Kansas Snapshots by Gloria Freeland - July 8, 2011


In the more than two centuries since Benjamin Franklin was appointed the nation's first Postmaster General in 1775, the U.S. Post Office has had to adapt to new technologies to survive.

Postage stamps were first issued in 1847 and, in the spring of 1860, the Pony Express began carrying mail between St. Joseph, Mo. and Sacramento, Calif. It took about 10 days for a letter sent from one end to reach the other, a feat that was considered nothing short of amazing at the time.

About a year and a half later, the Pony Express became part of history, done in by technology. The completion of a telegraph line meant news traveled between the eastern and western states virtually instantaneously.

Free city delivery began in 1863. In 1869, technology again changed things when the Transcontinental Railroad was completed and trains began carrying mail between California and the rest of the nation. Rural free delivery was added in 1896.

Husband Art's family began a close connection to the U.S. Postal Service in 1933 when his grandfather became the mail messenger in Art's hometown of Appleton, Wis. The job was carrying mail between the local post office and the trains that then carried it to and from the rest of the nation and world.

After World War II ended, Art's grandfather retired and Art's Dad bid on the job and was awarded the contract. Since the trains ran night and day every day, his Dad always had at least two other men working for him.

Art said many of his childhood memories involve going along with his father. At 18, Art was old enough to work at such a job himself and he began hauling the mail on weekends so his Dad could have more time off. He said he'll never forget being fingerprinted because the only folks he had ever seen having their fingerprints taken were the bad guys on TV shows.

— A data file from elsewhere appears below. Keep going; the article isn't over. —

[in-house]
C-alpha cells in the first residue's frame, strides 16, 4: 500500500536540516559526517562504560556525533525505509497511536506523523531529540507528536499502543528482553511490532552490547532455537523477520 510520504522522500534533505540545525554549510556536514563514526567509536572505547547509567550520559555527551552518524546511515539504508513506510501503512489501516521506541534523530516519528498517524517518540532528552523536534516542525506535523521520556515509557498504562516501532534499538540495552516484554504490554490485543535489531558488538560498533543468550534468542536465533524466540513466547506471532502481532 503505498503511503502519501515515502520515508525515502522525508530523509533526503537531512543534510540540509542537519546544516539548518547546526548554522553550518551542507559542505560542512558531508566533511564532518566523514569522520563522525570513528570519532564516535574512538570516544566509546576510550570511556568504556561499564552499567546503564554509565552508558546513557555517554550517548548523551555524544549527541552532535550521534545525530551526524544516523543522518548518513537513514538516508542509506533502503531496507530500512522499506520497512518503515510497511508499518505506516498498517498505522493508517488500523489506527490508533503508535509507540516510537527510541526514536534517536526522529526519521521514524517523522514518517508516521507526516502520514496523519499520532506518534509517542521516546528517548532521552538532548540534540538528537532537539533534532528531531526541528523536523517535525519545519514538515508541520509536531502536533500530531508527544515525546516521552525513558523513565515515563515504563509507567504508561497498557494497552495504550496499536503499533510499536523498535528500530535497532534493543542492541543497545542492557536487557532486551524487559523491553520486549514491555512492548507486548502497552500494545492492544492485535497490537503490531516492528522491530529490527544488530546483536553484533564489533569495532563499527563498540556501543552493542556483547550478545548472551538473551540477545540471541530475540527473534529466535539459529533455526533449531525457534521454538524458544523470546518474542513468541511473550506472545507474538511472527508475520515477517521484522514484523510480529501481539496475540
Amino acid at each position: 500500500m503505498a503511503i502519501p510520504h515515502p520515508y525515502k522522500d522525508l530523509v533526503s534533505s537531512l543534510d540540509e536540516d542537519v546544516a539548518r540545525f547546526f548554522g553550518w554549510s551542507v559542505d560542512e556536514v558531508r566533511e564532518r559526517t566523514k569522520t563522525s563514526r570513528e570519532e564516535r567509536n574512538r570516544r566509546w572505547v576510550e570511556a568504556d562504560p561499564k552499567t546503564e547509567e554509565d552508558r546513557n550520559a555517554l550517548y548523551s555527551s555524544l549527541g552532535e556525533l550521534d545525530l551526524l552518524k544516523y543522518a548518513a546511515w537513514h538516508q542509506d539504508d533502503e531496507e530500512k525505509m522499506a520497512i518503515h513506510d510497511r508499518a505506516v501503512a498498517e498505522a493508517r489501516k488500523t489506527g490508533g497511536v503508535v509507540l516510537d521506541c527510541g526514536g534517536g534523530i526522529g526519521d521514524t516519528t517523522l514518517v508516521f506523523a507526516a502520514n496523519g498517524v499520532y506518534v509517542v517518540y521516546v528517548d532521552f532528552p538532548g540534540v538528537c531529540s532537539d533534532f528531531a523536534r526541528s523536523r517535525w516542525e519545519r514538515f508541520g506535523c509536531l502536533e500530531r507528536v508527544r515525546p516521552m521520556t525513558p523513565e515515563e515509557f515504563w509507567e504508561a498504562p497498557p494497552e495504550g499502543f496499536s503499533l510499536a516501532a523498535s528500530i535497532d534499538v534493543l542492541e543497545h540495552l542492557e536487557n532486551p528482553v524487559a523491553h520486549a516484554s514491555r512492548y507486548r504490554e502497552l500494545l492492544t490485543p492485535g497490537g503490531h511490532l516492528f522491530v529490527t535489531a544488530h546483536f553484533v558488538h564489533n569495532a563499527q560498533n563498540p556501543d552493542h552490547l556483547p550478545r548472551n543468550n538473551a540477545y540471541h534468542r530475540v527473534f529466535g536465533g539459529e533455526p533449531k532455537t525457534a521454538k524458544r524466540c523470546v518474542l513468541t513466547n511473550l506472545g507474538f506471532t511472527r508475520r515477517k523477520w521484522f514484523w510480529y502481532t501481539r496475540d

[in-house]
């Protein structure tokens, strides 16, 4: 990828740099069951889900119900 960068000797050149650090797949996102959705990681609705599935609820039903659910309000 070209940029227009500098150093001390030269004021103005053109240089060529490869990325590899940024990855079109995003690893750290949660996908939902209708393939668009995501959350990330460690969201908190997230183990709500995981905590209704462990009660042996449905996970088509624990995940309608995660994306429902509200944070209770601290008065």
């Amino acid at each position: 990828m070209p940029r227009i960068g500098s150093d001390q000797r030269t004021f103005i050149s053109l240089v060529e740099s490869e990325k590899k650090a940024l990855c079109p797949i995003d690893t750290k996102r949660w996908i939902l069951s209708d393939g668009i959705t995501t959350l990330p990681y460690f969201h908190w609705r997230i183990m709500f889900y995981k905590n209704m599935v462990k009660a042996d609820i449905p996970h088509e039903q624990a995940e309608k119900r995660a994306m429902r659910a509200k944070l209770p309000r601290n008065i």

When Art hauled the mail, most jobs at the post office were done by hand. The only machine used then was the stamp-cancelling machine for letters.

He said certain mail received special attention. When an issue of Playboy magazine arrived at the post office, the first sorter often slid the brown paper wrapper off and studied the magazine's contents closely. Then it was passed around to the other fellows. Once it had made the rounds, it was again slipped into its wrapper and sorted. Despite being strictly against the rules, Art said it happened routinely.

About the time he worked for his Dad, technology was again changing things. Passenger trains that carried the mail were disappearing as people began to travel more in their automobiles. Without trains, airplanes began carrying the mail. The Zoning Improvement Plan or ZIP code was also introduced in 1963. It eliminated the need for those who did the initial sorting to have so much information in their heads. Later, it allowed most of the sorting to be done by machines.